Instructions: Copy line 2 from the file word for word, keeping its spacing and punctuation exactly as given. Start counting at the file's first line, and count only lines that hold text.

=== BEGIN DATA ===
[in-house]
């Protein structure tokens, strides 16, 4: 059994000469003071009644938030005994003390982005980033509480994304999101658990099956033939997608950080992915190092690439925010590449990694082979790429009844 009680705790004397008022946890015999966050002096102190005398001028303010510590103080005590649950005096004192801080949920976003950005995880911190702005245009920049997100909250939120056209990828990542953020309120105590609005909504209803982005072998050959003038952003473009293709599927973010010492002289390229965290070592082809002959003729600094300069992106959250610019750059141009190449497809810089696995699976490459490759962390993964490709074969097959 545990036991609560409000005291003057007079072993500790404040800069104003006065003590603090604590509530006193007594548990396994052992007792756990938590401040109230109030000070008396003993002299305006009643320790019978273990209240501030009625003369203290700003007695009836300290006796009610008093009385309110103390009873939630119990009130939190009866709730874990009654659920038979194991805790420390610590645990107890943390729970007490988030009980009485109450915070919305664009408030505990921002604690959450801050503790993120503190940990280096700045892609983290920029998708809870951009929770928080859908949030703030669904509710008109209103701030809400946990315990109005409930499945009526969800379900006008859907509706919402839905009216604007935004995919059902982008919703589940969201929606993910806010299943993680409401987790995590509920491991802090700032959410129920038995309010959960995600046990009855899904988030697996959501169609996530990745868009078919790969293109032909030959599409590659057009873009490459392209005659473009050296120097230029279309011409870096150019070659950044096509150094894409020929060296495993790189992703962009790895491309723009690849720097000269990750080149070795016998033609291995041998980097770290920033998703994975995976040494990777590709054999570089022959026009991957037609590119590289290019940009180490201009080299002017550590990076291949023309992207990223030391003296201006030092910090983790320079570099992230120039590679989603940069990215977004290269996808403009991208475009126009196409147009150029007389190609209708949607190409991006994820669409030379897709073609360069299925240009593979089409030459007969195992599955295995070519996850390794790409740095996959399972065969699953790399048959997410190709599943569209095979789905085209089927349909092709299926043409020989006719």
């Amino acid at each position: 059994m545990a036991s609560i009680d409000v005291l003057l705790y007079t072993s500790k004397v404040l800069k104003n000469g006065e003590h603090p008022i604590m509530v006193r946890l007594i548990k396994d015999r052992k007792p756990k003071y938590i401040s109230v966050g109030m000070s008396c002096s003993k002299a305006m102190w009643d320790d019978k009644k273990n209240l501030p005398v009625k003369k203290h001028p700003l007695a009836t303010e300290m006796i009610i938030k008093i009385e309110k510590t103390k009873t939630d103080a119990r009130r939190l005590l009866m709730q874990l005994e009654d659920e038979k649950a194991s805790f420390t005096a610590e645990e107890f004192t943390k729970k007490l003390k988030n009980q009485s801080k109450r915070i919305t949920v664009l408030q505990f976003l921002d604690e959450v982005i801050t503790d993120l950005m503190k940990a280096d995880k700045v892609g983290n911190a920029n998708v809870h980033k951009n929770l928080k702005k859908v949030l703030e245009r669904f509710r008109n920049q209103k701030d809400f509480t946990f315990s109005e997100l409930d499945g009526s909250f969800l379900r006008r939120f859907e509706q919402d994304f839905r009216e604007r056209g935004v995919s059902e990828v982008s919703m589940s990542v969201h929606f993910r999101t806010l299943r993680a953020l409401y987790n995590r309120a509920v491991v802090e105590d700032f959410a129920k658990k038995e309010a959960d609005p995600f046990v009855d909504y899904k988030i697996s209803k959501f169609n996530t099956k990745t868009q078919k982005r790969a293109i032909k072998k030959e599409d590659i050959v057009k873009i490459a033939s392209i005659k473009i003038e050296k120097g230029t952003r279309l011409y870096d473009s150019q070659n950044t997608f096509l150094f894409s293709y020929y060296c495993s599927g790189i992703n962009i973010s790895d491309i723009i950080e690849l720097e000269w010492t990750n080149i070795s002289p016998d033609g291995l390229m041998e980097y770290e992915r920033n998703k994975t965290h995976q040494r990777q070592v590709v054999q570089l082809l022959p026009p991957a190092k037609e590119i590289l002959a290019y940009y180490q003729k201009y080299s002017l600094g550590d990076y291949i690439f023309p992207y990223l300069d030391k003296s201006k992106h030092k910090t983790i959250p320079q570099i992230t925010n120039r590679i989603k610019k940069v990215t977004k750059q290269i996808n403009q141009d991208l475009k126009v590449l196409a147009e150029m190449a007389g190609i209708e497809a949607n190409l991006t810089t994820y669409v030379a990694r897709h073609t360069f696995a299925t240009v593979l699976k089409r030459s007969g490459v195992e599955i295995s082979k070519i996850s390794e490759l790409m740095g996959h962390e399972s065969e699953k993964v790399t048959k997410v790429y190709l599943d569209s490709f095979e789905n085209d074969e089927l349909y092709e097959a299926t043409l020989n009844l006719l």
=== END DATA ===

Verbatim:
């Protein structure tokens, strides 16, 4: 059994000469003071009644938030005994003390982005980033509480994304999101658990099956033939997608950080992915190092690439925010590449990694082979790429009844 009680705790004397008022946890015999966050002096102190005398001028303010510590103080005590649950005096004192801080949920976003950005995880911190702005245009920049997100909250939120056209990828990542953020309120105590609005909504209803982005072998050959003038952003473009293709599927973010010492002289390229965290070592082809002959003729600094300069992106959250610019750059141009190449497809810089696995699976490459490759962390993964490709074969097959 545990036991609560409000005291003057007079072993500790404040800069104003006065003590603090604590509530006193007594548990396994052992007792756990938590401040109230109030000070008396003993002299305006009643320790019978273990209240501030009625003369203290700003007695009836300290006796009610008093009385309110103390009873939630119990009130939190009866709730874990009654659920038979194991805790420390610590645990107890943390729970007490988030009980009485109450915070919305664009408030505990921002604690959450801050503790993120503190940990280096700045892609983290920029998708809870951009929770928080859908949030703030669904509710008109209103701030809400946990315990109005409930499945009526969800379900006008859907509706919402839905009216604007935004995919059902982008919703589940969201929606993910806010299943993680409401987790995590509920491991802090700032959410129920038995309010959960995600046990009855899904988030697996959501169609996530990745868009078919790969293109032909030959599409590659057009873009490459392209005659473009050296120097230029279309011409870096150019070659950044096509150094894409020929060296495993790189992703962009790895491309723009690849720097000269990750080149070795016998033609291995041998980097770290920033998703994975995976040494990777590709054999570089022959026009991957037609590119590289290019940009180490201009080299002017550590990076291949023309992207990223030391003296201006030092910090983790320079570099992230120039590679989603940069990215977004290269996808403009991208475009126009196409147009150029007389190609209708949607190409991006994820669409030379897709073609360069299925240009593979089409030459007969195992599955295995070519996850390794790409740095996959399972065969699953790399048959997410190709599943569209095979789905085209089927349909092709299926043409020989006719």